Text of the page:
|Since the dawn
of history, and probably a good deal longer, human beings have
enthusiastically ganged up together in order to maim and kill other people
in pursuit of their own economic, political and religious objectives. In
the past, this murderous activity contributed to the success of our
species by selecting the fittest males, and promoting the evolution of our
brains and the development of human consciousness. But now that we possess
biochemical and thermonuclear weapons it has become our greatest
liability, threatening the very existence of our civilization and the
survival of life on our planet. So why do we do it? And can it ever be
In The Roots of War and Terror, psychiatrist Anthony Stevens
provides profound insights into the nature and origins of armed conflict,
locating the problem primarily in the psychology and anatomy of the human
male. The evolved propensities for warlike behaviour, essentially
unchanged since Paleolithic times, continue to prompt men to seek
aggressive confrontation in groups, motivating modern soldiers and
terrorists, armed with weapons of unprecedented destructiveness, to
slaughter their enemies in the same spirit as Stone Age warriors.
In his far-ranging final chapters, Stevens discusses
ways of inhibiting the archetypes of war (through genetic
engineering, educational policy, and the admission of women to the
citadels of masculine power), of diverting them into less destructive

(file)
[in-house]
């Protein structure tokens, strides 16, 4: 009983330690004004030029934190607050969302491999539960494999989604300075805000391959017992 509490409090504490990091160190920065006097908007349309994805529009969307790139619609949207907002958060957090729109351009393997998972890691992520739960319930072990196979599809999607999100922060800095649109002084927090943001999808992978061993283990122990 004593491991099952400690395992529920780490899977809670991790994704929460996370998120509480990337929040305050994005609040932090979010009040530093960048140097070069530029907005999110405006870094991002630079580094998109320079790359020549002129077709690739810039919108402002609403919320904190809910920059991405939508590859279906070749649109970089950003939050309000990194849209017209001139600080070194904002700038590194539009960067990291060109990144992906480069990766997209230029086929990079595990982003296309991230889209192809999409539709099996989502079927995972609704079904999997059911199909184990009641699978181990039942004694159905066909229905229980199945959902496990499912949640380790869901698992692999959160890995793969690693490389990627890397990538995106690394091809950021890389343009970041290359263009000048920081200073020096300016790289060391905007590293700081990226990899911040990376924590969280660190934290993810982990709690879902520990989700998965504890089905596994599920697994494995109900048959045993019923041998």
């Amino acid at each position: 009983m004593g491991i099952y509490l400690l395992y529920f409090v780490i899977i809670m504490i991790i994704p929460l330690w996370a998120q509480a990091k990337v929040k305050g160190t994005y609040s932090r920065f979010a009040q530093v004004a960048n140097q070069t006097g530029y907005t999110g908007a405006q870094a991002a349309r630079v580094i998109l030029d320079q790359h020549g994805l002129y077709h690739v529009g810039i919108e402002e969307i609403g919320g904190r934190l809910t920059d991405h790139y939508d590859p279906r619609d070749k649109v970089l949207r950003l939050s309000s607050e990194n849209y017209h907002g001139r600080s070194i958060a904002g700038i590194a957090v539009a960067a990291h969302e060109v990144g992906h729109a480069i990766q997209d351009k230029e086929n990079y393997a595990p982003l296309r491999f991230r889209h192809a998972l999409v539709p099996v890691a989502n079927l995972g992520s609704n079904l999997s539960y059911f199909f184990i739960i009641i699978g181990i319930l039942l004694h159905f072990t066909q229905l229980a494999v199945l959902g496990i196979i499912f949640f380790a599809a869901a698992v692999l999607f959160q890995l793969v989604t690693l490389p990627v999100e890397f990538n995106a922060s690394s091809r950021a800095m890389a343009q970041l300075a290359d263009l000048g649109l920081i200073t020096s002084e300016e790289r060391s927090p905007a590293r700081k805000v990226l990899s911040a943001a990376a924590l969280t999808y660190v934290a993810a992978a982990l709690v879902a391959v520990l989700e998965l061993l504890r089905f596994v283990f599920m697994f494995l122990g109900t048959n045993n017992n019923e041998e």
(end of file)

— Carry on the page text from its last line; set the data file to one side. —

channels (through competitive sports, ritualized battles, the arms
and space races), and, eventually, of rendering them obsolete
(through development of a global consciousness and mobilization of the
transcendent function possessed by the universal symbols of
This is an indispensable work for anyone wishing to understand the
psychological basis for war and terror, or hoping to discover ways in
which the unimaginable catastrophe of nuclear or biological warfare may be
"Throughout history, cycles of war have been followed by
peace. War has been with us since the beginning of time, but so has peace.
This is the simple, but brilliant, twist in Stevens's argument: peace is
as much an evolutionary impulse as war and is therefore also an archetypal
phenomenon. We are hard-wired for peace as much as for killing."
The New Statesman, 1 March 2004.
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